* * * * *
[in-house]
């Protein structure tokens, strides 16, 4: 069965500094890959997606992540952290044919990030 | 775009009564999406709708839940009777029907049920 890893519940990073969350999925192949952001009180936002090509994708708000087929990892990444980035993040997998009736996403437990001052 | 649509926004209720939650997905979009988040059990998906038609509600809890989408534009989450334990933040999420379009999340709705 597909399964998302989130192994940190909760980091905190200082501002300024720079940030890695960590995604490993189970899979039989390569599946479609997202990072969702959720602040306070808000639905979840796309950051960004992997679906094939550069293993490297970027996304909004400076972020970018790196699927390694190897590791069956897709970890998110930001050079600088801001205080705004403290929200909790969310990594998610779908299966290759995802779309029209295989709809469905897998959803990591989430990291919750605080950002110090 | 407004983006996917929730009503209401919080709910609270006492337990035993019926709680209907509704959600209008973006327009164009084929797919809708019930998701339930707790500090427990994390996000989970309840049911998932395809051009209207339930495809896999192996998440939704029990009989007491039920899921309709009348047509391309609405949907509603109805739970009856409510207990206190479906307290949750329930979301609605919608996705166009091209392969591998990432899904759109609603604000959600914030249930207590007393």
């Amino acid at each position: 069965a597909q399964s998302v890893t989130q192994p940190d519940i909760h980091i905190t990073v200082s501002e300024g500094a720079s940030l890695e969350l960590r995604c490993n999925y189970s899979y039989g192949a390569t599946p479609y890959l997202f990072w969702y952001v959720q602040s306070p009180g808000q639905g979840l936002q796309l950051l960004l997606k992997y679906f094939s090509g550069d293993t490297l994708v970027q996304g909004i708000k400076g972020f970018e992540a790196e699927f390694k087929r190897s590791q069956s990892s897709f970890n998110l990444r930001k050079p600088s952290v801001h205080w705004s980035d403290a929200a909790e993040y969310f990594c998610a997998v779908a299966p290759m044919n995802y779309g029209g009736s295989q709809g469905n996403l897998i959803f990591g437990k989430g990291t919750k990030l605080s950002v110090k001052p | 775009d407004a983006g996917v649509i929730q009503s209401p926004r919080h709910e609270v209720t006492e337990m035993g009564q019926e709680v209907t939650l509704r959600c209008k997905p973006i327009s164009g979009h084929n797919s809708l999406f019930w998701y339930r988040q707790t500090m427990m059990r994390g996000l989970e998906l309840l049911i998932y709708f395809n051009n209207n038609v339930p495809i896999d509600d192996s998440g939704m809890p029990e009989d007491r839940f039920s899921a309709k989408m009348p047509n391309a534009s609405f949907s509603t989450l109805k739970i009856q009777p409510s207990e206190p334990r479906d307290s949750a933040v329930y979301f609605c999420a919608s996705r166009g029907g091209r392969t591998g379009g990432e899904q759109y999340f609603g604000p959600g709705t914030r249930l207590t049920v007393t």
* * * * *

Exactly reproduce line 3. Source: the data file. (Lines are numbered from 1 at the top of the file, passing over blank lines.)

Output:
């Amino acid at each position: 069965a597909q399964s998302v890893t989130q192994p940190d519940i909760h980091i905190t990073v200082s501002e300024g500094a720079s940030l890695e969350l960590r995604c490993n999925y189970s899979y039989g192949a390569t599946p479609y890959l997202f990072w969702y952001v959720q602040s306070p009180g808000q639905g979840l936002q796309l950051l960004l997606k992997y679906f094939s090509g550069d293993t490297l994708v970027q996304g909004i708000k400076g972020f970018e992540a790196e699927f390694k087929r190897s590791q069956s990892s897709f970890n998110l990444r930001k050079p600088s952290v801001h205080w705004s980035d403290a929200a909790e993040y969310f990594c998610a997998v779908a299966p290759m044919n995802y779309g029209g009736s295989q709809g469905n996403l897998i959803f990591g437990k989430g990291t919750k990030l605080s950002v110090k001052p | 775009d407004a983006g996917v649509i929730q009503s209401p926004r919080h709910e609270v209720t006492e337990m035993g009564q019926e709680v209907t939650l509704r959600c209008k997905p973006i327009s164009g979009h084929n797919s809708l999406f019930w998701y339930r988040q707790t500090m427990m059990r994390g996000l989970e998906l309840l049911i998932y709708f395809n051009n209207n038609v339930p495809i896999d509600d192996s998440g939704m809890p029990e009989d007491r839940f039920s899921a309709k989408m009348p047509n391309a534009s609405f949907s509603t989450l109805k739970i009856q009777p409510s207990e206190p334990r479906d307290s949750a933040v329930y979301f609605c999420a919608s996705r166009g029907g091209r392969t591998g379009g990432e899904q759109y999340f609603g604000p959600g709705t914030r249930l207590t049920v007393t």